We covered a general guide to compression in my last post. There are many different types of compressor though, and getting to know them and how they work, will help yo ass out, so here we go…

Regular ole’ Compressor


In McDSP’s 4030c compressor above, you can see all of the controls I mentioned in my last post. These are the most familiar and commonly found controls for a compressor, with one notable exception – the Mix control. This control is becoming more popular and is a way to mix the uncompressed signal with the compressed signal – something often referred to as Parallel Compression or New York Compression. Why would you want to do this? Well sometimes you want to compress the heck-a-dee-heck out of your track but in doing so, you realise that you’ve sucked all the life and musicality out of it at the same time. Sad times. Mixing in some of the original uncompressed track will add back in some of the transients and life. Parallel compression is often applied using a compressor on an aux send, but this little mix knob accomplishes much the same thing without having to set up another track.

The Simpleton’s Compressor



If all those knobs are a bit too bewildering, don’t worry! Compression is a very confusing subject, and sometimes you just want to deal with one or two knobs instead of 5 or 6, so enter the 2 knob compressor… the famous Teletronix LA2A pictured was introduced in the 1960s and enjoys a place in most big studios the world over, as well as in numerous plugins.

There’s no pesky attack and release times here – they’re fixed, or at least done behind the scenes. You basically just tweak up the Peak Reduction knob – this is like a threshold and ratio control in one, then use the gain control to compensate for any gain reduction. Simples!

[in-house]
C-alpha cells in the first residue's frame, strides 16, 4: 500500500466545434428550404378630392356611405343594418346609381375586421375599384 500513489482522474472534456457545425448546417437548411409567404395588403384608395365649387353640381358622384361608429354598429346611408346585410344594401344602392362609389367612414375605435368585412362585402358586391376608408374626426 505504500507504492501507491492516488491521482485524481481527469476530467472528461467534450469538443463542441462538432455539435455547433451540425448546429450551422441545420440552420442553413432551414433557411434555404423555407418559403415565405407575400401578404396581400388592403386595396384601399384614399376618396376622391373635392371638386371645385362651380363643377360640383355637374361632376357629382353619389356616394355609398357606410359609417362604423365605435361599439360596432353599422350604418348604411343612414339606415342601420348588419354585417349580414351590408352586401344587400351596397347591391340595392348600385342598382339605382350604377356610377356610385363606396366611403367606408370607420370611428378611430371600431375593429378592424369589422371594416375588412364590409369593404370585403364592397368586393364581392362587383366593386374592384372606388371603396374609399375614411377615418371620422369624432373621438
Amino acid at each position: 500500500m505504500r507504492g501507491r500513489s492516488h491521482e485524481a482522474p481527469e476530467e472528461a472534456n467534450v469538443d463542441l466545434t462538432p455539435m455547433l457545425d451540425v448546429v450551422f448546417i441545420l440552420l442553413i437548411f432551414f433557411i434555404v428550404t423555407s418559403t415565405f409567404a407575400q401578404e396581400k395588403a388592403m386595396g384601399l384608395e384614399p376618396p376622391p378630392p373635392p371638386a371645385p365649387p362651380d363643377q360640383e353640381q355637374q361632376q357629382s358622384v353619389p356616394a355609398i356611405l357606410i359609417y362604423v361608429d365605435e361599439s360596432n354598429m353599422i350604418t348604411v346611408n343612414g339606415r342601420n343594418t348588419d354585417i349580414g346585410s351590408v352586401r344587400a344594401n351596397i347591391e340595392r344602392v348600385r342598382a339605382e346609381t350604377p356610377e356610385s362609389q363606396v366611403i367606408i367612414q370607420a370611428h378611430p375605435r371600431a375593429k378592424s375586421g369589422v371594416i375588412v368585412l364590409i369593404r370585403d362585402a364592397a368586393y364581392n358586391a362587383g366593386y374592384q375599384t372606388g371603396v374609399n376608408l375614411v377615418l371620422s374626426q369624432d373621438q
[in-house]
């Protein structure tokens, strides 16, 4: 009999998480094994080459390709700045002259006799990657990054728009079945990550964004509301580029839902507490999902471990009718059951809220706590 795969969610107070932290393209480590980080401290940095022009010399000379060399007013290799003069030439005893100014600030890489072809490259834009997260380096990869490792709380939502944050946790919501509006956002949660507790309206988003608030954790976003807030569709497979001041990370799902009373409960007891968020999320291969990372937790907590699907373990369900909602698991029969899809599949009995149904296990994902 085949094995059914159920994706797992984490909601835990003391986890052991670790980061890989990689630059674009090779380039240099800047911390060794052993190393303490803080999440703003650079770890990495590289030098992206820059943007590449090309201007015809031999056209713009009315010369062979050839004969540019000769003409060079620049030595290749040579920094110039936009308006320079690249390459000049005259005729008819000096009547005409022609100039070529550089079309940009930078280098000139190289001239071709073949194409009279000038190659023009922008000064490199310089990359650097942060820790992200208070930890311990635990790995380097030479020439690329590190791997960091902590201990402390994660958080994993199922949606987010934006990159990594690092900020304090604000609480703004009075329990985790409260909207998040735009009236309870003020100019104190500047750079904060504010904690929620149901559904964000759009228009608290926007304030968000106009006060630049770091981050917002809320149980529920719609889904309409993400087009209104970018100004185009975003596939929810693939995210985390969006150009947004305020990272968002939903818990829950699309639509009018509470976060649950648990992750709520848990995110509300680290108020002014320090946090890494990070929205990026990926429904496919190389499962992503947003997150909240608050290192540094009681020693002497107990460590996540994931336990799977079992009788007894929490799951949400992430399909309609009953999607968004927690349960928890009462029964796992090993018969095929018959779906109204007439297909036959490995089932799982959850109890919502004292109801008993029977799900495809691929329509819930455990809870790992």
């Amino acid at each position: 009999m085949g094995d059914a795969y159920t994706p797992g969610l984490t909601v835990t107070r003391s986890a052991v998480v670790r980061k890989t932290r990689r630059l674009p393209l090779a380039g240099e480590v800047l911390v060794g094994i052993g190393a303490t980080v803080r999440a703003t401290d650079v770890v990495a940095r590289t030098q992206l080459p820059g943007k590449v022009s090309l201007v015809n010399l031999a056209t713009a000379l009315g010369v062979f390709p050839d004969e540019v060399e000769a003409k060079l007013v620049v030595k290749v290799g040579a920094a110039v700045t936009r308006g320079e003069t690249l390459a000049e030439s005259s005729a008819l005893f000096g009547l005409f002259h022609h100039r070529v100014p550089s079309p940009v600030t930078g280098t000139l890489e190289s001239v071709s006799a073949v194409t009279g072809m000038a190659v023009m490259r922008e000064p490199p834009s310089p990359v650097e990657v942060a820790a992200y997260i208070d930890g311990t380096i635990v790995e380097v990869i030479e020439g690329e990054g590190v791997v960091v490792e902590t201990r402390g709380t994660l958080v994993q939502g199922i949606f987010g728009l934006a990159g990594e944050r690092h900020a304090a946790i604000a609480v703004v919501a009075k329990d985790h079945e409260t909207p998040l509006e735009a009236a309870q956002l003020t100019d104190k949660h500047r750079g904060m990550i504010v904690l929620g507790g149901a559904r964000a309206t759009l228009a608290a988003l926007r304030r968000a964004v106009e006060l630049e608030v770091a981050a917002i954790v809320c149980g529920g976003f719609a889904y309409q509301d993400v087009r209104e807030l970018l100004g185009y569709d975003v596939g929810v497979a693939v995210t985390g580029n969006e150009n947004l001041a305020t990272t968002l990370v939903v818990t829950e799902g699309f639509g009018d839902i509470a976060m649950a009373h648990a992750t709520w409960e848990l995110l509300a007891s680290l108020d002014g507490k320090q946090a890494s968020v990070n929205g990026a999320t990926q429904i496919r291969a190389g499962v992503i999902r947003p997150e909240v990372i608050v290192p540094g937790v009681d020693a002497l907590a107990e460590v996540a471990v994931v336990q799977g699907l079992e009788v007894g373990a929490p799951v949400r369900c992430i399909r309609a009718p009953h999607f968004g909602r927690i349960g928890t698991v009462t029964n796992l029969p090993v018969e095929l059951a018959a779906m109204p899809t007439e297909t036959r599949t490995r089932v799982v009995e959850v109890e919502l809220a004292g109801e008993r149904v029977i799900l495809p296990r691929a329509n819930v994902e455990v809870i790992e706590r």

Compressors like this would be chosen for their inherent qualities. The LA2A pictured was quite a smooth compressor with relatively slow attack and release times and was good for general levelling. It also had a lovely vintage vibe to it which imparted character to material: compressors are chosen for their sonic character as well as their features.

It’s entirely feasible to have a single-control compressor which as you crank it adjusts relative levels of threshold, ratio AND gain at the same time.


The excellent (and free) Klanghelm DC1A uses another combination of 2 controls: input and output. Here, there’s a fixed threshold, and the more you crank the input knob, the more compression is applied to the signal as it rises above that fixed threshold, whilst the output control limits or boosts the output, essentially working as the Make-up Gain control. The various controls at the bottom are specific to the plugin and aren’t really commonly used terms for compression control.


Stillwell’s excellent ‘The Rocket’ compressor features in it’s gorgeous interface some other terms for common compressor controls. Here, Compensation is another term for Make-up Gain.

Ratio is applied in fixed steps, 4:1, 8:1, 12:1 or 20:1. There’s also an ALL button to emulate the famous 1176 compressor’s mode where all buttons could be pressed at the same time resulting in MONSTER compression!

This compressor features an Impetus control which essentially allows you to dial in more vintage character or saturation. The side chain button allows you to set the compressor to react to audio input from a channel other than the one the plugin is enabled on. A Detector HPF (High Pass Filter) allows you to filter out frequencies from the sidechain that could trigger unwanted compression. Finally, the Parallel Compression knob functions like the mix control mentioned earlier. The decadence control just oversamples the processing for added sound quality at the expense of your CPU.


Interpreting Foreign Terms

There are more terms used in compressors by different manufacturers / plugin developers. The trick is to understand the core set of controls and interpret the way other controls have been labeled – they often do similar things to threshold, ratio, and gain, it’s just understanding which controls relate to these. If in doubt, there’s usually a manual somewhere!